• Interview García Rodero: "'Hidden Spain' has been the same as working in India"
  • Exhibition Cristina García Rodero, History of Marginalized Women in India

In his story 'The Ethnographer', Borges told the story of a man of science, a devotee of the truth (perhaps a photographer), who, after having lived in the heart of the tribes of the West and after having experienced the secret of the shamans, gave up in the face of the desperation of the Academy from the necessarily futile effort to narrate the result of his research. "Those paths," the character concluded, "must be walked."

Who knows if in some of her past, present or future lives Cristina García Rodero (Puertollano, 1949) has not been, is or will not be a character of Borges himself. Like the protagonist of the story, he refuses to give explanations and as the only testimony of his way of doing, composing and looking, he simply offers his work, his hands, his photos. And it is perhaps there, in the enigma, in the mystery, in the certainty that no secret is worth as much as the paths that led to it, where, suddenly, the author of the totemic book 'Hidden Spain' (1989) acquires the size of giants.

"It's very strange for me to go from chasing others to being the one who lets others follow me," she says to explain succinctly and somewhat plaintively the meaning of the documentary 'The Hidden Gaze' of which she is the protagonist. In spite of himself, perhaps, but protagonist in the end. For almost four years, director Carlota Nelson has literally become García Rodero's shadow and has gone with her to every corner of the planet she has trodden, lived, sweated and, finally, photographed.

If one thing is clear after watching the film, it is that photography, for this 78-year-old woman who has accumulated awards, honors and mentions and who was the first Spaniard to enter the mythical Magnum agency, is just the opposite of what we do when we use the camera of our mobile phone. "I follow Robert Capa's maxim that you always have to be close. But close both physically and emotionally. I spare no effort. I put up with tiredness, sleepiness and fear. And I suffer, I cry and I get emotional with whoever I photograph. And if out of respect I see that I shouldn't take the photo, I don't take it," she says emphatically because there is nothing that García Rodero does not do or say categorically.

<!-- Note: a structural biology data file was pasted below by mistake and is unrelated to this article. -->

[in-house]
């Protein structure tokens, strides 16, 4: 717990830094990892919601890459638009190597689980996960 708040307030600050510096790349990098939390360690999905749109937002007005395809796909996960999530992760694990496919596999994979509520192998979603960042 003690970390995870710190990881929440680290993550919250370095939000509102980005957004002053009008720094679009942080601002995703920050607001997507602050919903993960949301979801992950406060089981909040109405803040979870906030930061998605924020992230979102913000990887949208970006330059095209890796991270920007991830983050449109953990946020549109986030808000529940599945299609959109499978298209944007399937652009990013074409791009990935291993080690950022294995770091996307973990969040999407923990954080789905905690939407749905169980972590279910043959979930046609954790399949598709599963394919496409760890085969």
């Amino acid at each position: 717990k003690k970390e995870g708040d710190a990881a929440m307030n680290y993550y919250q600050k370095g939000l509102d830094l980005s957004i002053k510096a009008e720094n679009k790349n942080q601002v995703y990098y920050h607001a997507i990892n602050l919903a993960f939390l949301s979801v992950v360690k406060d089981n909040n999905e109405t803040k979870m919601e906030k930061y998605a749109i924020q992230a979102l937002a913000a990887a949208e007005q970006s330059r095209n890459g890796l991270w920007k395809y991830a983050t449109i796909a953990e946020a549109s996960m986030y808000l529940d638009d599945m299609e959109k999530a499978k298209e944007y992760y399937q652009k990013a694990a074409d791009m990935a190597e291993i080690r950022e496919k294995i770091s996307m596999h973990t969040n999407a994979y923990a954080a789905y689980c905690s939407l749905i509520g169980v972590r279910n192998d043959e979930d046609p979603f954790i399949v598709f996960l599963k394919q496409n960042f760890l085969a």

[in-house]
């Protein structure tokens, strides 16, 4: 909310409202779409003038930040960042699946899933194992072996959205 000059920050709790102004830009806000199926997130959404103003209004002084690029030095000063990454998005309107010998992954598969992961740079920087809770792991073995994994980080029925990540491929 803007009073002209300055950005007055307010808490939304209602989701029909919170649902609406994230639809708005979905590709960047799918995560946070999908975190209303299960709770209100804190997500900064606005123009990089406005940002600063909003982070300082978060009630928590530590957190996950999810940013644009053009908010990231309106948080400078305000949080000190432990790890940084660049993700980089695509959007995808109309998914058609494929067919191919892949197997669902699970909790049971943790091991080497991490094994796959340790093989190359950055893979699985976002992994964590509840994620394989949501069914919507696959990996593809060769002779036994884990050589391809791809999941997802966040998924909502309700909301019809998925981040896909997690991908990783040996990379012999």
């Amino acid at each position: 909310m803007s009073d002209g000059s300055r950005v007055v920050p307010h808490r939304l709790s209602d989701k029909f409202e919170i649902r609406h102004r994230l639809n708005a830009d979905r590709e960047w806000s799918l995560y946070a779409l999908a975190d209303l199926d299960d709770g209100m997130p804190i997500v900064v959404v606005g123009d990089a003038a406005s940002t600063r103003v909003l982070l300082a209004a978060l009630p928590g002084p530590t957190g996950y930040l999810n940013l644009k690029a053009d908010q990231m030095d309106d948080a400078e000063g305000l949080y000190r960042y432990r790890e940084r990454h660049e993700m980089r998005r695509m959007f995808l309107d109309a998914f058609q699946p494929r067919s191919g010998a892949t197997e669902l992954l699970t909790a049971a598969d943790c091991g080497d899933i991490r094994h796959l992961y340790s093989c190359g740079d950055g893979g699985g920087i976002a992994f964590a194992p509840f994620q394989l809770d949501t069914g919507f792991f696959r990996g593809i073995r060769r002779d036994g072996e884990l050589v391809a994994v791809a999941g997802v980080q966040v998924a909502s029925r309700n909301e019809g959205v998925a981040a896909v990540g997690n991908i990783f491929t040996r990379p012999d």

He says he has just arrived from Tamil Nadu, India. He says that along with the photos, he accumulates blisters, hours of jet lag and the restlessness of seeing himself on the screen instead of, as is the custom, seeing others. He tells it all at the Seminci in Valladolid, where the film that will soon hit theaters was presented a few weeks ago. There she is seen working tirelessly with water up to her neck to find the best image of the Virgen del Carmen, there she appears among flaming brooms at the festival of the brooms in Jarandilla de la Vera, there she can be guessed submerged in the mud in Haiti or among an explosion of colors in the India from which she comes.

"During all this time," he says, "I've learned to suffer. I'm not a fetishist or a mythomaniac. It's being with people that feeds me and I'm always very aware that they are the protagonists. I try not to disturb, not to interfere with the joy or the pain." Pause. "I remember once in Naples I was photographing a woman walking with her disabled son in search of a miracle. It was so much pain that I couldn't," she recalls.

Photographer García Rodero in the water in the procession of the Virgen del Carmen.WANDAVISION

Part of the film is about confronting as a mirror of time and sand what Cristina was as a young woman when she was starting to what she is now 50 years later. It would seem that little has changed by dint of changing absolutely everything. "When I wrote the book 'Hidden Spain', no one was interested in festivals because they believed that they were the product of lack of culture. And no, popular culture is not barbarism, it is the wisdom of a people expressed in their festivals and traditions." And it's still there.

He remembers that when he started he traveled at night, he stayed wherever he could and it wasn't until he had to sleep a night in the open at a train station that he bought a sleeping bag. "The girl in the sack, I happened to call myself." It also recalls a grateful Spain that went out of its way for the stranger who no longer exists, who was lost. And for the end she leaves the first time when, very young, when she wasn't even sure what was going to become of her, she attended the Endiablada de Almonacid del Marquesado surrounded by demons. It was there and at that moment that he decided his future, which is now forever.

"I'm bothered by my phone. I don't like to always be located and not be able to get lost. I don't like selfies either. That determination to be the protagonist... for what?" he says and says no more. Those paths have to be walked.

  • cinema
  • photography